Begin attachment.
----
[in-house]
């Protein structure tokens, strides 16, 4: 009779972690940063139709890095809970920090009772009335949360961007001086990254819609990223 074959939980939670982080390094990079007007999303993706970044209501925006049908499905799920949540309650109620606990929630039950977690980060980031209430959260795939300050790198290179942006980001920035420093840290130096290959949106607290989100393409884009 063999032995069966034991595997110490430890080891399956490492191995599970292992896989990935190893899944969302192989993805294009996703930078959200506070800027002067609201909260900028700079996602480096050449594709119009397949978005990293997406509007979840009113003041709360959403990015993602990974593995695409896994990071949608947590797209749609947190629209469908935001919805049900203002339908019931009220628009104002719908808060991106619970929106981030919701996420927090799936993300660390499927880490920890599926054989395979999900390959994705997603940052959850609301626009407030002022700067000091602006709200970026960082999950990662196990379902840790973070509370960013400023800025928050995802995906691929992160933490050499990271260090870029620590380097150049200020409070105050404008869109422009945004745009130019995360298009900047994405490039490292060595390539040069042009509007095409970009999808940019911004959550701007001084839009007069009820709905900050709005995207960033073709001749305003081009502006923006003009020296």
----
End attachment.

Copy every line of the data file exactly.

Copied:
[in-house]
């Protein structure tokens, strides 16, 4: 009779972690940063139709890095809970920090009772009335949360961007001086990254819609990223 074959939980939670982080390094990079007007999303993706970044209501925006049908499905799920949540309650109620606990929630039950977690980060980031209430959260795939300050790198290179942006980001920035420093840290130096290959949106607290989100393409884009 063999032995069966034991595997110490430890080891399956490492191995599970292992896989990935190893899944969302192989993805294009996703930078959200506070800027002067609201909260900028700079996602480096050449594709119009397949978005990293997406509007979840009113003041709360959403990015993602990974593995695409896994990071949608947590797209749609947190629209469908935001919805049900203002339908019931009220628009104002719908808060991106619970929106981030919701996420927090799936993300660390499927880490920890599926054989395979999900390959994705997603940052959850609301626009407030002022700067000091602006709200970026960082999950990662196990379902840790973070509370960013400023800025928050995802995906691929992160933490050499990271260090870029620590380097150049200020409070105050404008869109422009945004745009130019995360298009900047994405490039490292060595390539040069042009509007095409970009999808940019911004959550701007001084839009007069009820709905900050709005995207960033073709001749305003081009502006923006003009020296």